By: John-John F.-H.

johnJohn.jpgSome people would think that because Daniela Harrell immigrated as a child, the change was easier than if she were an adult. Their reasoning, that because she was young, she would be able to adapt to her new environment better than an adult, is not necessarily true. From language to customs to environments, Mrs. Harrell’s immigration from Italy to Canada was difficult for her to adjust to and extremely hard on her.
Mrs. Harrell was only 12 when she immigrated to Canada for her father’s job as a minister. Coming from Italy, her native language was Italian. The language barrier between her Italian and the Canadians’ French and English was both a blessing and a curse. Her lack of English knowledge shielded her from the offensive names some of her classmates called her, but at the same time stimulated more names and insults. She would have her Italian-English dictionary out at tests, and the children would call her a cheater. In Italy, people are much more personable than in Canada and the United States. They stand closer and use more emotion and hand gestures when they speak. She continued to stand and speak in relation to other people as she did in Italy, which discomforted her fellow classmates and their idea of personal space. As many children do, when they were discomforted by her, they began to call her names, now targeting her home country and how close she stood to people.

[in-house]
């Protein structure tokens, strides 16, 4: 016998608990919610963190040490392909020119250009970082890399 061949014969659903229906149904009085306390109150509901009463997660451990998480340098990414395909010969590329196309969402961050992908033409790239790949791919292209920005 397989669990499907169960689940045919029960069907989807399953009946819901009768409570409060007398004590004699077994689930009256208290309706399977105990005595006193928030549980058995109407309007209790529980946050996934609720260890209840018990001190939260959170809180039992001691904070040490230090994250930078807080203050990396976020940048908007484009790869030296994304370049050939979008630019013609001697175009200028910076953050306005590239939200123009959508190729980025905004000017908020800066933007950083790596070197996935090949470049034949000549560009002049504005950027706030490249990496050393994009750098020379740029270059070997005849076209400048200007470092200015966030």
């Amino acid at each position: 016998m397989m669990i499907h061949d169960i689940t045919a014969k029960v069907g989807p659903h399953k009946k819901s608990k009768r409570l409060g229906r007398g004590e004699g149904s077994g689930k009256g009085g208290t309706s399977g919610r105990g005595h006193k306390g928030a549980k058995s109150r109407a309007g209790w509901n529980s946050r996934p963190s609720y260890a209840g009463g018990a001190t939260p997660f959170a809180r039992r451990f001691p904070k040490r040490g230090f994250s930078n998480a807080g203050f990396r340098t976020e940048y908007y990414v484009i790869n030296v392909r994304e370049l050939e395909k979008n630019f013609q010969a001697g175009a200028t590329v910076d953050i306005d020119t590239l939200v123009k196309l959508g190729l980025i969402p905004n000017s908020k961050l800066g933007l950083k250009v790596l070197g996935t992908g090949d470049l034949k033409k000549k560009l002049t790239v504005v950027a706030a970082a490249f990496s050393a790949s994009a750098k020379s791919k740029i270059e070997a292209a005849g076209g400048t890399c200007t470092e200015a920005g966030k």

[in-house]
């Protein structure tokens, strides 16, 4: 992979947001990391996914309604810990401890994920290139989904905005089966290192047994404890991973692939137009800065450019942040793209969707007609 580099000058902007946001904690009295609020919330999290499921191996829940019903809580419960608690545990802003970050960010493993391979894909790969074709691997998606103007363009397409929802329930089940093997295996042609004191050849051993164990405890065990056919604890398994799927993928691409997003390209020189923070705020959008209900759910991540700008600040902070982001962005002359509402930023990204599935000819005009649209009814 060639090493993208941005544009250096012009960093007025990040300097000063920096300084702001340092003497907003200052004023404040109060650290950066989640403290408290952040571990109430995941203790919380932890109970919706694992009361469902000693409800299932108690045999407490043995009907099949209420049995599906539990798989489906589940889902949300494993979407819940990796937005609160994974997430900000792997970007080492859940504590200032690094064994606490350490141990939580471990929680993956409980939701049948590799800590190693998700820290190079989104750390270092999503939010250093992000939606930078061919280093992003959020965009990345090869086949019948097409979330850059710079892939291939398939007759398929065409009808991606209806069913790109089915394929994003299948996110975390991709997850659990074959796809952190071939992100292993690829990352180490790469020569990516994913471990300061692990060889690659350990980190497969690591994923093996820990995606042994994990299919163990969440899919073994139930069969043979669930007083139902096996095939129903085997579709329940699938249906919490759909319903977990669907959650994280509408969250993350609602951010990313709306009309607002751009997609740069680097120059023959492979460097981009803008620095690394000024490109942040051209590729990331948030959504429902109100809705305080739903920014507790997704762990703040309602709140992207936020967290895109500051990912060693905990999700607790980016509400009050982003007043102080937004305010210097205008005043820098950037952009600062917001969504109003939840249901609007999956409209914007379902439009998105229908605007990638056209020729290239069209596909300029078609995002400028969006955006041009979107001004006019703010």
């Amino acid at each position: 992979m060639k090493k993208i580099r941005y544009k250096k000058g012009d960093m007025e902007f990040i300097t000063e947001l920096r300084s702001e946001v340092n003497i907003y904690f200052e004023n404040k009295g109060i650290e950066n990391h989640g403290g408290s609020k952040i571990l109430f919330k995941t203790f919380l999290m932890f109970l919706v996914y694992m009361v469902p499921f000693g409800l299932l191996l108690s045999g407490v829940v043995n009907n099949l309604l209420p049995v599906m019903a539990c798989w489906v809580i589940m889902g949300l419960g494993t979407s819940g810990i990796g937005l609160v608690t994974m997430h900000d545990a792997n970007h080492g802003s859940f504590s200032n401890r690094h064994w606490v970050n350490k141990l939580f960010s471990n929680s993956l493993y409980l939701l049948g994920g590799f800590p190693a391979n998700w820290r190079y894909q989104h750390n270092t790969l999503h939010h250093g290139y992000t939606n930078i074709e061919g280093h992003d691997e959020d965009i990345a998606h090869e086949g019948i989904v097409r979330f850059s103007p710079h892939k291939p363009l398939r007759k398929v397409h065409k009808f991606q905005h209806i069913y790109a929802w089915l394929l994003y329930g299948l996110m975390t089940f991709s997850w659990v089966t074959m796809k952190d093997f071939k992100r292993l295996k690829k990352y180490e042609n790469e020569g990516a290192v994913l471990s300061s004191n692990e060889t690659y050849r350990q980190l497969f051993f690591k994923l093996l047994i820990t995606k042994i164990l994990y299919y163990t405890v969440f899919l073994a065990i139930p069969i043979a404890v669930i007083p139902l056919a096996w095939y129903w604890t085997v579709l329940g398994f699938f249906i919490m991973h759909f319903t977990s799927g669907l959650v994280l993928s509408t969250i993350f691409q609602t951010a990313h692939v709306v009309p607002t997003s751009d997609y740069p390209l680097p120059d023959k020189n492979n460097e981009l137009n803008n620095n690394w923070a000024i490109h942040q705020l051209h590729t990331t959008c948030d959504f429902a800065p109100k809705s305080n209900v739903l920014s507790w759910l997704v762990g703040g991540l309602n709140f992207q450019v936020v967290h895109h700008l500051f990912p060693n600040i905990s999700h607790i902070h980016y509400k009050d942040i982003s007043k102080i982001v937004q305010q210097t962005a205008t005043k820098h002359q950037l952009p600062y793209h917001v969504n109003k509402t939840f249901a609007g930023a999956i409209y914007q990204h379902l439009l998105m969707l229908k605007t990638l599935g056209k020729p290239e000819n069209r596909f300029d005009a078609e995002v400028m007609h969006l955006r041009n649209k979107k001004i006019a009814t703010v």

Over time, however, she picked up some English words and phrases from her dictionary and some from her mother, and was able to make friends.

When Mrs. Harrell lived in Italy, she went shopping every day to get fresh produce from small, local shops. Her family had no car, but instead walked everywhere, and they knew all of the shop owners, and all of the shop owners knew her. Almost 20 years after she left Italy, she returned and visited one of those shops, and the owner recognized her. In Canada, there were shopping malls, which Italy lacked; there were cars and buses to get to places, and shopping occurred much less regularly. The thought of making a change like that is saddening.
Mrs. Harrell immigrated a second time, now from Canada to the United States, when she was 17; the similarities in the Canadian and United States life was similar enough that she adapted more easily. Her experience of misunderstanding between her and her classmates because of differences in their countries of origin, languages, and customs led her to become an English as a Second Language teacher in hopes that she could help a child adjust more easily to their new culture.